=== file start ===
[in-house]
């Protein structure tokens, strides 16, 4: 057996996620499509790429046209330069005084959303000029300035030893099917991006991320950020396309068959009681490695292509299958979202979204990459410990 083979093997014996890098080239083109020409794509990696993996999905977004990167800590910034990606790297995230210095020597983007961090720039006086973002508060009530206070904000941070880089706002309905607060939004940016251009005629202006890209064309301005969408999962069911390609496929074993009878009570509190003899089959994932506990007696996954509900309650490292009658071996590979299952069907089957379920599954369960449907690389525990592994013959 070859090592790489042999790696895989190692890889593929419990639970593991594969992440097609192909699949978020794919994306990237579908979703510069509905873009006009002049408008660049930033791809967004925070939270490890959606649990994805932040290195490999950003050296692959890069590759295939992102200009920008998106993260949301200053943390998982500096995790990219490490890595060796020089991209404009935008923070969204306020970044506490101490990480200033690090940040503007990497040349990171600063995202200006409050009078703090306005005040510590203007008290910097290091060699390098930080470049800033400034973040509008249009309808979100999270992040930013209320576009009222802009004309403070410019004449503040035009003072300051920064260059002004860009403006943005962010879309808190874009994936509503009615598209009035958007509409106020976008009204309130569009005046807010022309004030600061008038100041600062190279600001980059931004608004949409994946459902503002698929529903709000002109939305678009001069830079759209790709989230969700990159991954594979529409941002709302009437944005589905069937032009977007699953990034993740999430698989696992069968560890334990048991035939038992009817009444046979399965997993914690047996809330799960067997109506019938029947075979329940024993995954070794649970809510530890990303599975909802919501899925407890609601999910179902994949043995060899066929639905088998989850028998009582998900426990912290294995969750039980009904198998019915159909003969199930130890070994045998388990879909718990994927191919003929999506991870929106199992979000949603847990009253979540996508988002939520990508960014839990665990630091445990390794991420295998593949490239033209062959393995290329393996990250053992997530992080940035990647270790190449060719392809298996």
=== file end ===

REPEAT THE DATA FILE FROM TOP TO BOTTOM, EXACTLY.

[in-house]
């Protein structure tokens, strides 16, 4: 057996996620499509790429046209330069005084959303000029300035030893099917991006991320950020396309068959009681490695292509299958979202979204990459410990 083979093997014996890098080239083109020409794509990696993996999905977004990167800590910034990606790297995230210095020597983007961090720039006086973002508060009530206070904000941070880089706002309905607060939004940016251009005629202006890209064309301005969408999962069911390609496929074993009878009570509190003899089959994932506990007696996954509900309650490292009658071996590979299952069907089957379920599954369960449907690389525990592994013959 070859090592790489042999790696895989190692890889593929419990639970593991594969992440097609192909699949978020794919994306990237579908979703510069509905873009006009002049408008660049930033791809967004925070939270490890959606649990994805932040290195490999950003050296692959890069590759295939992102200009920008998106993260949301200053943390998982500096995790990219490490890595060796020089991209404009935008923070969204306020970044506490101490990480200033690090940040503007990497040349990171600063995202200006409050009078703090306005005040510590203007008290910097290091060699390098930080470049800033400034973040509008249009309808979100999270992040930013209320576009009222802009004309403070410019004449503040035009003072300051920064260059002004860009403006943005962010879309808190874009994936509503009615598209009035958007509409106020976008009204309130569009005046807010022309004030600061008038100041600062190279600001980059931004608004949409994946459902503002698929529903709000002109939305678009001069830079759209790709989230969700990159991954594979529409941002709302009437944005589905069937032009977007699953990034993740999430698989696992069968560890334990048991035939038992009817009444046979399965997993914690047996809330799960067997109506019938029947075979329940024993995954070794649970809510530890990303599975909802919501899925407890609601999910179902994949043995060899066929639905088998989850028998009582998900426990912290294995969750039980009904198998019915159909003969199930130890070994045998388990879909718990994927191919003929999506991870929106199992979000949603847990009253979540996508988002939520990508960014839990665990630091445990390794991420295998593949490239033209062959393995290329393996990250053992997530992080940035990647270790190449060719392809298996």